Meaning of bereft in English:

bereft

Translate bereft into Spanish

adjective

  • 1bereft ofDeprived of or lacking (something)

    ‘her room was stark and bereft of colour’
    • ‘Such is the current attack - one devoid of reason, bereft of honour and lacking in morality.’
    • ‘Suddenly this community is bereft of sporting success and devoid of any heroes.’
    • ‘We are now sanitized and correct, factual and precise, but tragically bereft of relationship.’
    • ‘Such a claim is bereft of imagination, competence and, dare I say, common sense.’
    • ‘Determining what dreams mean is an inexact science, but not one bereft of logic and sense.’
    • ‘Why was he so chronically bereft of the social skills necessary for good political management?’
    • ‘Only Steve looked like a man ready to take responsibility while all around him players looked bereft of confidence.’
    • ‘The channel at best is purely vague and bereft of any creative leanings.’
    • ‘Access to politicians is the least of our worries - the problem is that politics is bereft of any vision that inspires us.’
    • ‘Tobacco has no attraction for me, though I am far from being bereft of vices.’
    • ‘There are the owners who go and leave their dogs at home for six or seven hours a day, bereft of human company and unable to relieve themselves.’
    • ‘With little or no rain in the last week the venue should be bereft of any significant colour and roach and perch will be the main target species.’
    • ‘But these objects will be bereft of the patina of age, the rips, tears and stains that create a sense of history.’
    • ‘The collapse of the old left/right divide has left political life bereft of clear competing principles.’
    • ‘It was a curious match, bereft of the usual passion of the fixture.’
    • ‘But the film is strikingly bereft of tangible anger, its mood more poignant than incendiary.’
    • ‘Critics are also right in suggesting that his policy agenda is somewhat bereft of concrete plans.’
    • ‘Long grass on each side of the street, a derelict and neglected building bereft of glass and doors.’
    • ‘Although deciduous, it reveals an attractive network of small stems and branches when bereft of leaves.’
    • ‘How can you feel bereft of something that you have never experienced?’
    deprived of, robbed of, stripped of, denuded of
    View synonyms
  • 2(of a person) sad and lonely, especially through someone's death or departure.

    ‘his death in 1990 left her bereft’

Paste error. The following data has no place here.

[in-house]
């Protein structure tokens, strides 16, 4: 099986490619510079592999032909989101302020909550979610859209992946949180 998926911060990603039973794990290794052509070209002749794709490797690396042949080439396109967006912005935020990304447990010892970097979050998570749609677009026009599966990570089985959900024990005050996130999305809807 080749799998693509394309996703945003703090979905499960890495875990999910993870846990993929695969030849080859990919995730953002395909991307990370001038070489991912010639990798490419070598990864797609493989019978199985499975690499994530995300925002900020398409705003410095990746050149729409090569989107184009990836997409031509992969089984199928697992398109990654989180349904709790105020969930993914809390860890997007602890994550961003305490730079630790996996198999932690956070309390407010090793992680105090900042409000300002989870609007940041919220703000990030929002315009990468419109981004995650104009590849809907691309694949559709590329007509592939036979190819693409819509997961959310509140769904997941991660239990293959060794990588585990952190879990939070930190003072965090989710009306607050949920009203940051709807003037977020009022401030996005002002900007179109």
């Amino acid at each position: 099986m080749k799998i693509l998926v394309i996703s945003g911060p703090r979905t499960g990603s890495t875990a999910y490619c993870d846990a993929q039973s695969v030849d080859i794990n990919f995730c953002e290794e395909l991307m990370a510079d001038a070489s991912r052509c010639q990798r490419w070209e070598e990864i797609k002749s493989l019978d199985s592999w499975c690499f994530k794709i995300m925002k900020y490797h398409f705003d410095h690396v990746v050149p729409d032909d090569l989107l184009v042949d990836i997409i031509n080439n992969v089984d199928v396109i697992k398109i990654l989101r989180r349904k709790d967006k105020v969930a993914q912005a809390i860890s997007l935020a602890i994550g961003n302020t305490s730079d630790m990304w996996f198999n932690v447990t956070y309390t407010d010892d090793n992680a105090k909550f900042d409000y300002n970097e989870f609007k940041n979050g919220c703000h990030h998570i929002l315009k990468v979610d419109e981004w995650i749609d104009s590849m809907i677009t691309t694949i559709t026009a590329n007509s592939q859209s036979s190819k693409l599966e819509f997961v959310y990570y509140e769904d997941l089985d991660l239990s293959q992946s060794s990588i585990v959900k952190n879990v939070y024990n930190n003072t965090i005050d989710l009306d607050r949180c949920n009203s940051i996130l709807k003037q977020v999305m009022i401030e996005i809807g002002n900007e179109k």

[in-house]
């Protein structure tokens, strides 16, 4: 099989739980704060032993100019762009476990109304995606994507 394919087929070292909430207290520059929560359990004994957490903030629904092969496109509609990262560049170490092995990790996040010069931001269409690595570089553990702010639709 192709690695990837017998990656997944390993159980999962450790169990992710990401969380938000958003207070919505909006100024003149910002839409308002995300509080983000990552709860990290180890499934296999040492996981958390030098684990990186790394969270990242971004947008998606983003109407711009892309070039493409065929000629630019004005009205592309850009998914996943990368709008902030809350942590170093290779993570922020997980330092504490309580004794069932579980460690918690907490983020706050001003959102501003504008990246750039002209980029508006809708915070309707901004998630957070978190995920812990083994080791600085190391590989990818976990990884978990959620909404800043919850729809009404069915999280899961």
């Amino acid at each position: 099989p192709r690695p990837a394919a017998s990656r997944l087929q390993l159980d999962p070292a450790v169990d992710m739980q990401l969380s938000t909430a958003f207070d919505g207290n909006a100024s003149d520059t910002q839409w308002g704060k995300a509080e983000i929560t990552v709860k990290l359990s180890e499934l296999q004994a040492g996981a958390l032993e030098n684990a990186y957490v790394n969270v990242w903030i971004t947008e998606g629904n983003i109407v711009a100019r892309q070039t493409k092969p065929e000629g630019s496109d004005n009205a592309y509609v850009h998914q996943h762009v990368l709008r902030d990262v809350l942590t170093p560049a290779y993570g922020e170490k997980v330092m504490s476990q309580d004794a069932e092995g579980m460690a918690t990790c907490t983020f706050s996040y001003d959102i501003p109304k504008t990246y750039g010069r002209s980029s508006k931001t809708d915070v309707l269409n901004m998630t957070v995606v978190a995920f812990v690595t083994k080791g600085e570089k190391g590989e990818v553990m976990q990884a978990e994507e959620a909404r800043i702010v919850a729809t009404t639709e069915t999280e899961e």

• ‘Of all the bereft women presented in this section, the servant-girl struck me as the most crushed.’
    • ‘I love having my dogs around, but now I'm totally bereft.’
    • ‘Widows, bereft parents, and odd widower - you could always count on seeing a few of them sitting by a grave.’
    • ‘But I was bereft, left, and wearing sorrow in the hottest sun Ireland had ever seen.’
    • ‘The bereft father believes his son's killing was the result not just of an evil individual's action but of a growing problem with violence in schools.’
    • ‘Each of the main characters is left bereft and haunted - literally - by the Civil War.’
    • ‘You know, we have orphans and widows, and bereft people who are going to need our help for a long time to come.’
    • ‘Though financially richer she is emotionally bereft and may never open herself up again.’
    • ‘It was like a wave of emotion as people told each other - people were absolutely bereft.’
    • ‘We had our health physically, but we were bereft emotionally.’
    • ‘She used the death of her mother to avoid the boys her own age, telling all would-be suitors that she had to take care of her poor bereft father.’
    • ‘Sarah is bereft and in her misery turns to Jannik, who to everyone's surprise grows up suddenly and takes responsibility for his brother's family.’
    • ‘To his bereft family and friends in the racing fraternity we offer our condolences for their great loss and our appreciation for the memories of this brave young man.’
    • ‘A bereft woman stands near the rubble of her home, destroyed by bombs.’
    • ‘Now they've gone back to Ireland and his wife is bereft.’
    • ‘They are bereft, insecure and despairing immigrants left in the street to beg.’
    • ‘Repelled by crowded Europe, he opts for Southland, but is lonely and bereft.’
    • ‘But his wife's death left him bewildered and bereft.’
    • ‘As I worked, I thought often of my own parents and how bereft and sad I felt in the days after their deaths.’
    • ‘I hope this will be an opportunity to cross international boundaries and express practical help and love for those who are bereft and homeless.’

Origin

Late 16th century archaic past participle of bereave.

Pronunciation

bereft

/bɪˈrɛft/